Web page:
Brown triumphs on terror – but then he is stopped in his tracks

Gordon Brown won a hollow victory for his new 42-day anti-terrorism powers last night when he was forced to rely on the votes of nine Democratic Unionist Party MPs during a day of backroom deals and concessions.

Although plans to detain suspected terrorists for up to 42 days were approved by 315 votes to 306, Labour MPs described the outcome as "the worst of all worlds" and said Mr Brown's decision to stake his reputation on the vote had backfired badly.

A bad day for Mr Brown got even worse when it emerged that highly-classified documents about the scale of the threat from al-Qa'ida were left on a train by a Whitehall official. It was the most serious in an embarrassing spate of sensitive data losses which have bedevilled the Brown Government.

Amid renewed doubts among his own MPs about whether Mr Brown should lead his party into the general election, ministers privately expressed fears that the 42-day detention plan could yet be defeated in Parliament.

The House of Lords looks certain to throw out the proposal overwhelmingly and ministers fear the narrowness of last night's vote will embolden more Labour rebels to vote against the Counter-Terrorism Bill should it return to the Commons. Thirty-six Labour MPs opposed it last night but organisers claim another 25 have grave reservations.

Downing Street insisted there had been no backstairs deal with the DUP. But rumours swept Westminster that the party which normally votes with the Tories had been bought off by promises of £100m of infrastucture projects in Northern Ireland and that the province would keep revenues from water charges rather than hand them over to the Treasury.

Labour critics of Mr Brown said his handling of the Bill had raised further doubts about his future as Prime Minister – and that an attempt to look tough on security had been neutered by the concessions he made in order to win over Labour rebels. One former minister said: "This was a crisis of Gordon's own making. He wanted to show strength but ended up showing profound weakness."

Some MPs warned that Mr Brown had "one last chance" to revive his premiership and would need to show real momentum by the party conference in Manchester in September to be sure of leading Labour into the next election. If he faltered, opponents predicted, a delegation of senior cabinet ministers would ask him to stand down for the sake of the party.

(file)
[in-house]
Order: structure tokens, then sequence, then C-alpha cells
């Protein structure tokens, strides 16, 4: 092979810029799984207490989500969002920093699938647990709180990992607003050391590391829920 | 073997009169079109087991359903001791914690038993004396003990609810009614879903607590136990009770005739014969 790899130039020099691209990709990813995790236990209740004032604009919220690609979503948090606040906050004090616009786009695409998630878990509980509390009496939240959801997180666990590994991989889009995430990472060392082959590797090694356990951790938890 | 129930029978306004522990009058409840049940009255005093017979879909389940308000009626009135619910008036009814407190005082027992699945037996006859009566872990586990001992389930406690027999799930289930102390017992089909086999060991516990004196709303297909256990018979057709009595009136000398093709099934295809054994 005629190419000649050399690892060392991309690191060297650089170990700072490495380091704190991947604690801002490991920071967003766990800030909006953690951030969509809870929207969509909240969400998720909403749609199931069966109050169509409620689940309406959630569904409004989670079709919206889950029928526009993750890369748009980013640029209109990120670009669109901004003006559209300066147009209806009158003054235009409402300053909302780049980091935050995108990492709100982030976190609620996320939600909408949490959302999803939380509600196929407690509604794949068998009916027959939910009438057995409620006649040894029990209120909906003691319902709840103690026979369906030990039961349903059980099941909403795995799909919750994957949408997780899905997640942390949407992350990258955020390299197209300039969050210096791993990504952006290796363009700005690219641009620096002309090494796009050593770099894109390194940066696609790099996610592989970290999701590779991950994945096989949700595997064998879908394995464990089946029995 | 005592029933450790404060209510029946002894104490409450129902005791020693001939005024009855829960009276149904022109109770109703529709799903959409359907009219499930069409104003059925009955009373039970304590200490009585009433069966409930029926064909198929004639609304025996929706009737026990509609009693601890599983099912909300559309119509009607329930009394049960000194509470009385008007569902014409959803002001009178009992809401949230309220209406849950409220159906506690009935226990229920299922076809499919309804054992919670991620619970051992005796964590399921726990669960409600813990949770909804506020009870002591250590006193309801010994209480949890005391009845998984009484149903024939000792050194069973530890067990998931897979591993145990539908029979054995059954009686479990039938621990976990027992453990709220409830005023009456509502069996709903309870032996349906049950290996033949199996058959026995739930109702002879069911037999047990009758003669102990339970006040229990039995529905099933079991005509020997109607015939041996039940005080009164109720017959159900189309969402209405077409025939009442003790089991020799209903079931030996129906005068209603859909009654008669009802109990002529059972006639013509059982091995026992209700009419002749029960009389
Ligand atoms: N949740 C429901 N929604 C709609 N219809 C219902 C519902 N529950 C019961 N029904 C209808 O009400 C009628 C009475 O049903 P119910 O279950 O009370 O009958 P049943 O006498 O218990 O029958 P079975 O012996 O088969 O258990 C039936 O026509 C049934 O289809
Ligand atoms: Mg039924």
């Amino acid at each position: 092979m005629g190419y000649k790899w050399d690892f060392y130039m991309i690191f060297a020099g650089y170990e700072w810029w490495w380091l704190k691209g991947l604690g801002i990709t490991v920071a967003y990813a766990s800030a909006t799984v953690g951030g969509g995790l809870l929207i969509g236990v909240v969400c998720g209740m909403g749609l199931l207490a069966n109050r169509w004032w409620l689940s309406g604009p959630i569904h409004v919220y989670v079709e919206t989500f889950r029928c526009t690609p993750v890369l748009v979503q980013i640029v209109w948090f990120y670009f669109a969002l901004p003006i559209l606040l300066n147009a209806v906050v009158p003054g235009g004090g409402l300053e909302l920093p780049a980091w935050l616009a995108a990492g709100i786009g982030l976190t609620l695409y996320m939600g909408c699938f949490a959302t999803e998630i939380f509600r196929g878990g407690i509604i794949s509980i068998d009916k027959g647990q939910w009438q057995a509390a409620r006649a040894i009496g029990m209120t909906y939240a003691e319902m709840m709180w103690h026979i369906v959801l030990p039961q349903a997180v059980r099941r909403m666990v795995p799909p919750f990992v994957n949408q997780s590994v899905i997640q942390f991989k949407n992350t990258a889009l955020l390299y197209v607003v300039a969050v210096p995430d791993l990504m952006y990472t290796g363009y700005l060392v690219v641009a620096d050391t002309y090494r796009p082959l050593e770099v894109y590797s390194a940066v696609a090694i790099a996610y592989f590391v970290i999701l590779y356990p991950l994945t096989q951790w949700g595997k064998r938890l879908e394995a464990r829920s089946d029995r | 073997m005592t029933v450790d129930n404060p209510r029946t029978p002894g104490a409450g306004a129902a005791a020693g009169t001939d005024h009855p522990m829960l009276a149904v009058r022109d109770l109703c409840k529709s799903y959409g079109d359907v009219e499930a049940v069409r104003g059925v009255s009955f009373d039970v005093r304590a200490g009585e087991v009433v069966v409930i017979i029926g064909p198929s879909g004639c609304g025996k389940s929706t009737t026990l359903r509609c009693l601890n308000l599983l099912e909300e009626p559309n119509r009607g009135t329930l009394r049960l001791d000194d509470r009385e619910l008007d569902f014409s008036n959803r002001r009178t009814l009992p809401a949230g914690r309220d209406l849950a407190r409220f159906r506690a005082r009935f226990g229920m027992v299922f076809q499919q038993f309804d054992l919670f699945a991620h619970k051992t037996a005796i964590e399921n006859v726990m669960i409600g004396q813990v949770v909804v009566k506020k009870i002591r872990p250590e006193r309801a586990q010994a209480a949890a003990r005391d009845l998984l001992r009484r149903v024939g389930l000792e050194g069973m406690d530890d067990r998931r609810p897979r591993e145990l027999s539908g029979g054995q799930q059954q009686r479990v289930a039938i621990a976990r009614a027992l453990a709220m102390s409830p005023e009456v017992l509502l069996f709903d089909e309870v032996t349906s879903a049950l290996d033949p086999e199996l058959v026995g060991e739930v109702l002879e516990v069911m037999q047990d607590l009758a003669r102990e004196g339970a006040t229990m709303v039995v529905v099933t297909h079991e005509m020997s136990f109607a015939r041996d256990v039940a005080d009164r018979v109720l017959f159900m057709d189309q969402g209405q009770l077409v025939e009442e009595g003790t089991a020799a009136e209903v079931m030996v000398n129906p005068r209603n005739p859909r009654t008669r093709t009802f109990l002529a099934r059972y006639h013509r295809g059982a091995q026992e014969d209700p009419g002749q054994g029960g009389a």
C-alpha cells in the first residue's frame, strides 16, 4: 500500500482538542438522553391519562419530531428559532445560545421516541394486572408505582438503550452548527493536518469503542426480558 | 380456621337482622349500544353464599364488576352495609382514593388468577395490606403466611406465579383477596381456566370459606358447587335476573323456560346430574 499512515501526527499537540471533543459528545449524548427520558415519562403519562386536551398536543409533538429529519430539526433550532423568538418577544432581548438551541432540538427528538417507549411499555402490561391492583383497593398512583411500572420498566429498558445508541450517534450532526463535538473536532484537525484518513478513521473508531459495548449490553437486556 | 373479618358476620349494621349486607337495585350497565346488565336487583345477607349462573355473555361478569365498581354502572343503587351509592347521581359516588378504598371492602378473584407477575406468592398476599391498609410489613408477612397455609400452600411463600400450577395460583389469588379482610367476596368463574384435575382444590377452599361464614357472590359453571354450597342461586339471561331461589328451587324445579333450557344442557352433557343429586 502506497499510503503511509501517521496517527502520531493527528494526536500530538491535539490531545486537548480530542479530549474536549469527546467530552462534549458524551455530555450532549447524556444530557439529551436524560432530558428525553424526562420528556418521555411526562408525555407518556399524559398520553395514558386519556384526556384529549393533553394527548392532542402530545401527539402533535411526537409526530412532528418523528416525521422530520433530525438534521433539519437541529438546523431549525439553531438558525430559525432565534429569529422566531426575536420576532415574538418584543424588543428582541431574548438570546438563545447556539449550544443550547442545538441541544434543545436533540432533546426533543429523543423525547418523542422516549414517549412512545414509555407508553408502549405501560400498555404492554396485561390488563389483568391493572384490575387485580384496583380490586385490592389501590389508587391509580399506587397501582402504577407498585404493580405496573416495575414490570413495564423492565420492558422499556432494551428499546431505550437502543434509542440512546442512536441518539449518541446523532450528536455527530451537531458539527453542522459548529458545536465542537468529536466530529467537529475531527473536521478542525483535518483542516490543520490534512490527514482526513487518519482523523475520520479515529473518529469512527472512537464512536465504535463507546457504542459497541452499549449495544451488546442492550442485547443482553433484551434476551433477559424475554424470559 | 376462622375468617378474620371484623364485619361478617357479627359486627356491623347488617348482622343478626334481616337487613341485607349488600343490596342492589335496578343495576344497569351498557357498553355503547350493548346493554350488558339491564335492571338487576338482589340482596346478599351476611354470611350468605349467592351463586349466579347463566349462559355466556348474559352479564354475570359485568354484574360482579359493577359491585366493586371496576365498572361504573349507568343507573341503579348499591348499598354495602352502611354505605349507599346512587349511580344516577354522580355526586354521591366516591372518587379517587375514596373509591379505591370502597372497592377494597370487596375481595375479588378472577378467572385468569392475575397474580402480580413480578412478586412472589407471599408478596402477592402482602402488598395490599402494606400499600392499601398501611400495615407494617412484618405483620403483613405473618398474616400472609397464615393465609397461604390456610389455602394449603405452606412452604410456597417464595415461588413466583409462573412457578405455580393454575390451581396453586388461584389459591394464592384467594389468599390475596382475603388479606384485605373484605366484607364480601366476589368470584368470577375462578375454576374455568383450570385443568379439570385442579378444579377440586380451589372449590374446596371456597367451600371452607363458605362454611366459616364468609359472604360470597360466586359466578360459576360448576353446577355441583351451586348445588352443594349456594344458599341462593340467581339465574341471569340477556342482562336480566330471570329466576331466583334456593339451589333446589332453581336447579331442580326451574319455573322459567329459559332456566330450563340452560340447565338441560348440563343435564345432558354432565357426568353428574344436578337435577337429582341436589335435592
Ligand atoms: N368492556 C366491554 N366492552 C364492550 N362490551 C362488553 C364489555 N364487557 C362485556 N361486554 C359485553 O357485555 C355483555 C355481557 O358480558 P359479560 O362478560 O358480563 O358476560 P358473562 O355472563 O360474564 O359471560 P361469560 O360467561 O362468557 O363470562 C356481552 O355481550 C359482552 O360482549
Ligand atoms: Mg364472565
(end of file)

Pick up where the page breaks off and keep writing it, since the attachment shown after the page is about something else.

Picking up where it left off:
Despite relief at avoiding his first Commons defeat, Mr Brown will be brought down to earth today when he attends a Labour Party inquest into the party's disastrous performance at the local elections and Crewe and Nantwich by-election. He will also face a backlash over the missing security document.

The Conservatives and Liberal Democrats were swift to capitalise on the loss, which they said underlined the Government's incompetence.

Baroness Neville-Jones, the Conservative security spokeswoman, said: "This is just the latest in a long line of serious breaches of security involving either the loss of data, documents or government laptops, further highlighting the most basic failures in this government's ability to maintain our security. The Government must make an immediate statement to Parliament and an inquiry must be launched."

Chris Huhne, the Liberal Democrat home affairs spokesman, said: "This is an appalling breach of security, which suggests that procedures on such sensitive matters are lax to the point of utter carelessness. There should be strict guidelines about when such secret documents are outside carefully monitored premises. It beggars belief that the Government could have scored such a devastating own goal on the very day that it was pushing draconian counter-terrorism laws through Parliament."

At a meeting of Labour's ruling National Executive Committee (NEC), Mr Brown will hear criticism of his decision to abolish the 10p rate of income tax. "This alienated Labour's activists and core voters, those directly affected and those who think it is morally wrong," says a motion submitted by NEC members Ann Black and Pete Willsman.

They demand full compensation for the one million low-paid workers not helped by the £2.7bn package announced last month, and for the one-off payments for this year to be extended.

At a press conference today, the Prime Minister will promise to switch his focus on to people's concerns about the economy after the 42-day victory. "A win is a win," one relieved aide said.

"We won the argument; they bought the vote," said David Davis, the shadow Home Secretary. He said 42-day detention had "no parliamentary authority".

The Rev William McCrae, a DUP MP, insisted his party's move was not a matter of "propping up" the Prime Minister. "We decided on an issue of principle, on national security," he said.

A long power struggle between the Commons and the Lords could drag on beyond the current session of Parliament ending this autumn. John Grogan, one of the Labour rebels, said: "This is the worst possible revolt for the Government." He added: "The issue will dominate politics for the next 18 months. If it loses in the Lords, it should think again."